IDL 5220 Week 2 - Arrays, bubble sorts, and the WHERE function



  1. More Maths
  2. Definition of an Array
    An array is a matrix variable. It can be used to store whole rows, columns, tables, or even cubes of data. Arrays are made up of many individual elements, which are the same as variables. For instance, if A is an array of length 10, it would look like:
    ______________________________
    |0||1||2||3||4||5||6||7||8||9|
    ------------------------------
    
    Where 0 - 9 are the indicies of the individual array elements. The first element in an array always has the index of 0. Array elements are accessed with [] square brackets. Each element can be treated just as any variable would. For instance, A[1] = 5*3. Arrays can be very useful for instance when you want to store the prices of 50 different items or when you want to store the flux of an object at thousands of different wavelengths.
  3. Arrays in IDL
  4. Creating Arrays in IDL:
    Arrays can be created for every data type in IDL (integer, float, etc.). There are two ways to make an array for each data type. One of them will create an empty array i.e. every element will have its value set to 0 or null. The other will create a prenumbered array in which every element will have its value set to its index i.e. A[0]=0, A[1]=1, ..., A[20]=20.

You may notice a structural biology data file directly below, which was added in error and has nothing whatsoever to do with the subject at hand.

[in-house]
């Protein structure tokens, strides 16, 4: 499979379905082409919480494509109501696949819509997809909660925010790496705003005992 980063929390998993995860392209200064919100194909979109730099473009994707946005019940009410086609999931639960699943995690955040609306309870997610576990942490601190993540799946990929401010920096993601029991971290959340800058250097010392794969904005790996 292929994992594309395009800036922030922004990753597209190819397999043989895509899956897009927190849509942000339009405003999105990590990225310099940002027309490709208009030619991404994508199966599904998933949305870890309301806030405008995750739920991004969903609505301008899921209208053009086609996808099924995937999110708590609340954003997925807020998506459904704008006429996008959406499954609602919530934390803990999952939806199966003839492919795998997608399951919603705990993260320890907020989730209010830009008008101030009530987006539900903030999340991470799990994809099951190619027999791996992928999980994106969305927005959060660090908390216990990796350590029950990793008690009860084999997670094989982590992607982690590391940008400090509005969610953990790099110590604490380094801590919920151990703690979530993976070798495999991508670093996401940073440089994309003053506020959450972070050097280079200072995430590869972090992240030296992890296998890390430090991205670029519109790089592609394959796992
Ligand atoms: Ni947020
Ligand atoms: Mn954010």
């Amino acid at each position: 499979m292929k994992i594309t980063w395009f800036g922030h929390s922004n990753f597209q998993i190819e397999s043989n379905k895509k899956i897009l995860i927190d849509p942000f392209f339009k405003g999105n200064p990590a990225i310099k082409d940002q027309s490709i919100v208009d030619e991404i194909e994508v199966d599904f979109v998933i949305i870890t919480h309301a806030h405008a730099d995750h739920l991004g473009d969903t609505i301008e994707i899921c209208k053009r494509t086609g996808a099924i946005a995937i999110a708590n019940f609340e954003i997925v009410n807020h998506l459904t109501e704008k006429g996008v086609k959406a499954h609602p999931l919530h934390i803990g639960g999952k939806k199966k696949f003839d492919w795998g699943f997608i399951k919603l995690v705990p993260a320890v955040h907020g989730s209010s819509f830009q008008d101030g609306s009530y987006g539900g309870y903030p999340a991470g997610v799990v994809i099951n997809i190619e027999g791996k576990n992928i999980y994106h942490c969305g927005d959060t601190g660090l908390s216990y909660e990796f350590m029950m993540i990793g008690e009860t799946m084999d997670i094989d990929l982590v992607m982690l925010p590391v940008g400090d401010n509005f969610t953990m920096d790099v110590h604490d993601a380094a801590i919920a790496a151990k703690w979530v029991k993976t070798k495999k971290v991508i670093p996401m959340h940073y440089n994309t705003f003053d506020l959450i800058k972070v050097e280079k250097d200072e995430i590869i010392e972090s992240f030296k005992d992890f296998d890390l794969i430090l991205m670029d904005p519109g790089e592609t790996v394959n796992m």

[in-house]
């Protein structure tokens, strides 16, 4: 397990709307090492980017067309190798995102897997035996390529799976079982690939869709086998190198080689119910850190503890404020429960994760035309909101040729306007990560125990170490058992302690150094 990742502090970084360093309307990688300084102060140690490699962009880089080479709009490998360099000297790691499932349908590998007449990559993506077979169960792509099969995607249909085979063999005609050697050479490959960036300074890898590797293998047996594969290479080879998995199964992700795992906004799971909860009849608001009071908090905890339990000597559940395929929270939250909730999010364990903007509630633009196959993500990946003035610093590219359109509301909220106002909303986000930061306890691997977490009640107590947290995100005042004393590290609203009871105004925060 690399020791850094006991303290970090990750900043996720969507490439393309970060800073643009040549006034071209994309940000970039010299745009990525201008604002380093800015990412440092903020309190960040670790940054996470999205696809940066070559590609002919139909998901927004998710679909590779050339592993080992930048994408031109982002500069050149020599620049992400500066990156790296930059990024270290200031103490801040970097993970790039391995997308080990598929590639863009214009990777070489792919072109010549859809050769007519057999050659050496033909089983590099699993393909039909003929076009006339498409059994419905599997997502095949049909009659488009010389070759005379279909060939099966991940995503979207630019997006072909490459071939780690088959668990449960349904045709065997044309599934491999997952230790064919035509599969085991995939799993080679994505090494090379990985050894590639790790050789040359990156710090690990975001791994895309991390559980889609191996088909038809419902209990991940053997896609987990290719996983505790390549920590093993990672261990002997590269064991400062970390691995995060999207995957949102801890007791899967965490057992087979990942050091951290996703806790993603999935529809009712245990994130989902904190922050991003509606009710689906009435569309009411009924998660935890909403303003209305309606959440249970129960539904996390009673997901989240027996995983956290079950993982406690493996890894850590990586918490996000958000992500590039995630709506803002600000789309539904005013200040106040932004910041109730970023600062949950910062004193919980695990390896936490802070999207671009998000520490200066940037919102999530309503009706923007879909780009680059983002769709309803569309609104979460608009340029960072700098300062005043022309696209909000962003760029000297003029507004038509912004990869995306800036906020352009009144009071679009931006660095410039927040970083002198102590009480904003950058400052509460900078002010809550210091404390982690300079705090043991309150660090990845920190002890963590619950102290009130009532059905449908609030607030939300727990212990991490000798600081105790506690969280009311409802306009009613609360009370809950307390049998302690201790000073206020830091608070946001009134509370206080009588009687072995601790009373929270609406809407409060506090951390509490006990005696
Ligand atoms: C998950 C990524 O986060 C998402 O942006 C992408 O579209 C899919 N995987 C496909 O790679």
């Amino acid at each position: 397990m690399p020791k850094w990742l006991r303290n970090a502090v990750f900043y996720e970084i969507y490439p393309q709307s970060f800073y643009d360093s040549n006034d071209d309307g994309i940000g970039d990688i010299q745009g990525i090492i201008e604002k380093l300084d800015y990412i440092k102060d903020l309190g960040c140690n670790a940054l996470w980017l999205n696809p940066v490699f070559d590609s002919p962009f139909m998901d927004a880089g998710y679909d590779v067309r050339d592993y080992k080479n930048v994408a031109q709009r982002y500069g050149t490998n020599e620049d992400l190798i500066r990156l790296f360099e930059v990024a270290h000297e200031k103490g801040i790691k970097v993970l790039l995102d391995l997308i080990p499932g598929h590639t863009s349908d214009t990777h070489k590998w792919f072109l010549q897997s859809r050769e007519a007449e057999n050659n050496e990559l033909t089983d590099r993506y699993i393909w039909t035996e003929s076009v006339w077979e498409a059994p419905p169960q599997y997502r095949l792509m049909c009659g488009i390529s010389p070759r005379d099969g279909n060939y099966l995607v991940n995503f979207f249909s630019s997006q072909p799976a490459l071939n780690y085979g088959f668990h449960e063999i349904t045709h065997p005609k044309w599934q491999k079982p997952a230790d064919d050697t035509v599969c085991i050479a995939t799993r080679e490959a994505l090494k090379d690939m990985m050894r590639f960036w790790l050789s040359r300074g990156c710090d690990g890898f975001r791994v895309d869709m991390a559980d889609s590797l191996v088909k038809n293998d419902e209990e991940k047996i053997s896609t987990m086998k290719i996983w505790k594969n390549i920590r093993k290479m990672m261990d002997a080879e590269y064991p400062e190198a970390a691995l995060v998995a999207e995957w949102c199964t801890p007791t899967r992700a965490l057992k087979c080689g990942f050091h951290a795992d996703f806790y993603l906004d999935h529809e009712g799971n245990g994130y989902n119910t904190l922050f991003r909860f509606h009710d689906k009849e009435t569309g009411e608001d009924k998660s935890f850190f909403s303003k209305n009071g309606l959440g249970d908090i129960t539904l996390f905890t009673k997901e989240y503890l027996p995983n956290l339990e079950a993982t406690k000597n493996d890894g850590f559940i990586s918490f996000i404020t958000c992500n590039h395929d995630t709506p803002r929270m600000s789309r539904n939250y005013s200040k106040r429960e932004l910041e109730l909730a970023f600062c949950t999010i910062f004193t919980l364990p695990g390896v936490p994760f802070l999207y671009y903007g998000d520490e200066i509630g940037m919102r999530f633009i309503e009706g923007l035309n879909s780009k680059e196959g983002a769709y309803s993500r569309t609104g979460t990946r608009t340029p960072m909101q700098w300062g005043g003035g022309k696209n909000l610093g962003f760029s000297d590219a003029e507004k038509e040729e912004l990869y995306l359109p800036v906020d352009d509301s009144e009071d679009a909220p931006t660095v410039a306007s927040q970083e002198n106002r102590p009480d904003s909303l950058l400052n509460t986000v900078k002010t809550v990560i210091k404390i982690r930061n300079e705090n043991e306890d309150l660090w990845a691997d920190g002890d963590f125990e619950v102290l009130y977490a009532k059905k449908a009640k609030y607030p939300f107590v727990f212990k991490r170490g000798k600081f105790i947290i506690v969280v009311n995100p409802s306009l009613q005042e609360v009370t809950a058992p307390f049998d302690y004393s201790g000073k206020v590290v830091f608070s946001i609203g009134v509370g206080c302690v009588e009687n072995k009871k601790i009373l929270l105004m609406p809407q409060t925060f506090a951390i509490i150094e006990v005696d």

Data TypeCreate Empty ArrayCreate Numbered Array
    IntegerX=INTARR(10)X=INDGEN(10)
    LongX=LONARR(10)X=LINDGEN(10)
    FloatX=FLTARR(10)X=FINDGEN(10)
    DoubleX=DBLARR(10)X=DINDGEN(10)
    StringX=STRARR(10)X=SINDGEN(10)
    Again, since the first element in an array has an index 0, if you create a 10-element array, its highest element is 9, so you can access X[0], X[1], ..., and X[9].
    A third way of creating arrays is to enter the data manually. For example:
    A = [5, 3, 7, 9, 0, 1]
    B = [[3,2],[4,7],[6,3]]
    Creates an array A of length 6 and a 2-dimensional array B with 2 columns and 3 rows.
  5. Arrays and Maths
    IDL is unique in that it is array based. That means that any arithmatic operation can be used on an entire array and not just individual elements.
    A = FINDGEN(10)                A=[0,1,2,3,4,5,6,7,8,9]
    B = FINDGEN(10)*10+100       B=[100,110,120,130,140,150,160,170,180,190]
    A = A+2    every element in A is incremented by 2 so A=[2,3,...,11]
    B = B/20.  every element in B is divided by 20. so B=[5,5.5,6,...,9.5]
    A = A*B  every element in A is multiplied by the corresponding element in B so A=[0,110,240,...,1710]
    print,A > B   takes the greater value of each element i.e.A[0] > B[0], A[1] > B[1],...
    
    Matrix Multiplication:
    
    a=[[1,2],[3,4]]
    b=[[10,5],[3,1]]
    print,a#b
              25          40
               6          10
    print,b#a
              16           7
              42          19
    print,a##b
              16           7
              42          19
    
  6. Array subscripts
  7. Array operations
  8. Bubble Sort